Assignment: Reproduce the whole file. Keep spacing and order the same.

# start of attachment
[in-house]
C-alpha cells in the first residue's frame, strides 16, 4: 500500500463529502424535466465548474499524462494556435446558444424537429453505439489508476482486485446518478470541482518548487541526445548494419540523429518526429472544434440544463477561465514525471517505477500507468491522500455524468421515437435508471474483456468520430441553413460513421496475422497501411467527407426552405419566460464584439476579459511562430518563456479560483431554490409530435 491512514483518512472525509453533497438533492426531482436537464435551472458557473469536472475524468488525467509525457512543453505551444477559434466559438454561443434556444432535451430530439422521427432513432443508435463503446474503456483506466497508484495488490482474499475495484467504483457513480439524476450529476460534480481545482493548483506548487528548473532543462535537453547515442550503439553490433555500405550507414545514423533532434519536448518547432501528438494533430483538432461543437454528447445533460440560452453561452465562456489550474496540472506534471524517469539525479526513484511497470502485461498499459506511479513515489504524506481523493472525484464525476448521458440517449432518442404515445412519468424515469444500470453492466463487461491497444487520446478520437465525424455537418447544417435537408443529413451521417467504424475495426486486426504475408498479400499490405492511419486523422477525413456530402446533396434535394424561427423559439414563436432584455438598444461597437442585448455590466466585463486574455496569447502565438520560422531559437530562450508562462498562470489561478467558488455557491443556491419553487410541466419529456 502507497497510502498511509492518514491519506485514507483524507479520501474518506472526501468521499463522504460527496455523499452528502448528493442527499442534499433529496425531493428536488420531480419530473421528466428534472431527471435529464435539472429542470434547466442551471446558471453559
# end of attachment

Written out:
[in-house]
C-alpha cells in the first residue's frame, strides 16, 4: 500500500463529502424535466465548474499524462494556435446558444424537429453505439489508476482486485446518478470541482518548487541526445548494419540523429518526429472544434440544463477561465514525471517505477500507468491522500455524468421515437435508471474483456468520430441553413460513421496475422497501411467527407426552405419566460464584439476579459511562430518563456479560483431554490409530435 491512514483518512472525509453533497438533492426531482436537464435551472458557473469536472475524468488525467509525457512543453505551444477559434466559438454561443434556444432535451430530439422521427432513432443508435463503446474503456483506466497508484495488490482474499475495484467504483457513480439524476450529476460534480481545482493548483506548487528548473532543462535537453547515442550503439553490433555500405550507414545514423533532434519536448518547432501528438494533430483538432461543437454528447445533460440560452453561452465562456489550474496540472506534471524517469539525479526513484511497470502485461498499459506511479513515489504524506481523493472525484464525476448521458440517449432518442404515445412519468424515469444500470453492466463487461491497444487520446478520437465525424455537418447544417435537408443529413451521417467504424475495426486486426504475408498479400499490405492511419486523422477525413456530402446533396434535394424561427423559439414563436432584455438598444461597437442585448455590466466585463486574455496569447502565438520560422531559437530562450508562462498562470489561478467558488455557491443556491419553487410541466419529456 502507497497510502498511509492518514491519506485514507483524507479520501474518506472526501468521499463522504460527496455523499452528502448528493442527499442534499433529496425531493428536488420531480419530473421528466428534472431527471435529464435539472429542470434547466442551471446558471453559